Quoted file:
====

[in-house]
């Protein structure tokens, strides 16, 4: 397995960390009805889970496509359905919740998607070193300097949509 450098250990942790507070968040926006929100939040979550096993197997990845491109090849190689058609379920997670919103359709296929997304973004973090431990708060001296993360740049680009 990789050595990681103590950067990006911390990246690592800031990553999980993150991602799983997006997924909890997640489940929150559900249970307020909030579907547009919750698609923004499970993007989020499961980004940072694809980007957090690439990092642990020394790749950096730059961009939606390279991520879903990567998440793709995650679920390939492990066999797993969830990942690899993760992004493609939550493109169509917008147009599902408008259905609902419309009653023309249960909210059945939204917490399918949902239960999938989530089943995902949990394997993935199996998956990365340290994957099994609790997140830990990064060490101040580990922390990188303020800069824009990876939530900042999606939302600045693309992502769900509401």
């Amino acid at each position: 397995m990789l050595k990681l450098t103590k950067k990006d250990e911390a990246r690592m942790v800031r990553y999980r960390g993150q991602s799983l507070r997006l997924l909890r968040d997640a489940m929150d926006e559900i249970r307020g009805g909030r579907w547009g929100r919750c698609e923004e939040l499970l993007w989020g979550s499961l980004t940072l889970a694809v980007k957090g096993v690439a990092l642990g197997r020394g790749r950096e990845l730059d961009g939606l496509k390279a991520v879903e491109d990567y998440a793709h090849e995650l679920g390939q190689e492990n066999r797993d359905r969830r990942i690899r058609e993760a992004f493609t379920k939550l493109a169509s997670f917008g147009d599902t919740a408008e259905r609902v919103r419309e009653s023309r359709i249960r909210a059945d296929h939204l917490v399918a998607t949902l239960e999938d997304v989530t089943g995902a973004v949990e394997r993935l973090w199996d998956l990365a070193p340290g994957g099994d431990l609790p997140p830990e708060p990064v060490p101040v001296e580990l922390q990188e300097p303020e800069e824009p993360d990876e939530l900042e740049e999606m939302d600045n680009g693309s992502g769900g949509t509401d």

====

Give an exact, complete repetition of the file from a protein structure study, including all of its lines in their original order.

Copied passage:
[in-house]
């Protein structure tokens, strides 16, 4: 397995960390009805889970496509359905919740998607070193300097949509 450098250990942790507070968040926006929100939040979550096993197997990845491109090849190689058609379920997670919103359709296929997304973004973090431990708060001296993360740049680009 990789050595990681103590950067990006911390990246690592800031990553999980993150991602799983997006997924909890997640489940929150559900249970307020909030579907547009919750698609923004499970993007989020499961980004940072694809980007957090690439990092642990020394790749950096730059961009939606390279991520879903990567998440793709995650679920390939492990066999797993969830990942690899993760992004493609939550493109169509917008147009599902408008259905609902419309009653023309249960909210059945939204917490399918949902239960999938989530089943995902949990394997993935199996998956990365340290994957099994609790997140830990990064060490101040580990922390990188303020800069824009990876939530900042999606939302600045693309992502769900509401």
């Amino acid at each position: 397995m990789l050595k990681l450098t103590k950067k990006d250990e911390a990246r690592m942790v800031r990553y999980r960390g993150q991602s799983l507070r997006l997924l909890r968040d997640a489940m929150d926006e559900i249970r307020g009805g909030r579907w547009g929100r919750c698609e923004e939040l499970l993007w989020g979550s499961l980004t940072l889970a694809v980007k957090g096993v690439a990092l642990g197997r020394g790749r950096e990845l730059d961009g939606l496509k390279a991520v879903e491109d990567y998440a793709h090849e995650l679920g390939q190689e492990n066999r797993d359905r969830r990942i690899r058609e993760a992004f493609t379920k939550l493109a169509s997670f917008g147009d599902t919740a408008e259905r609902v919103r419309e009653s023309r359709i249960r909210a059945d296929h939204l917490v399918a998607t949902l239960e999938d997304v989530t089943g995902a973004v949990e394997r993935l973090w199996d998956l990365a070193p340290g994957g099994d431990l609790p997140p830990e708060p990064v060490p101040v001296e580990l922390q990188e300097p303020e800069e824009p993360d990876e939530l900042e740049e999606m939302d600045n680009g693309s992502g769900g949509t509401d």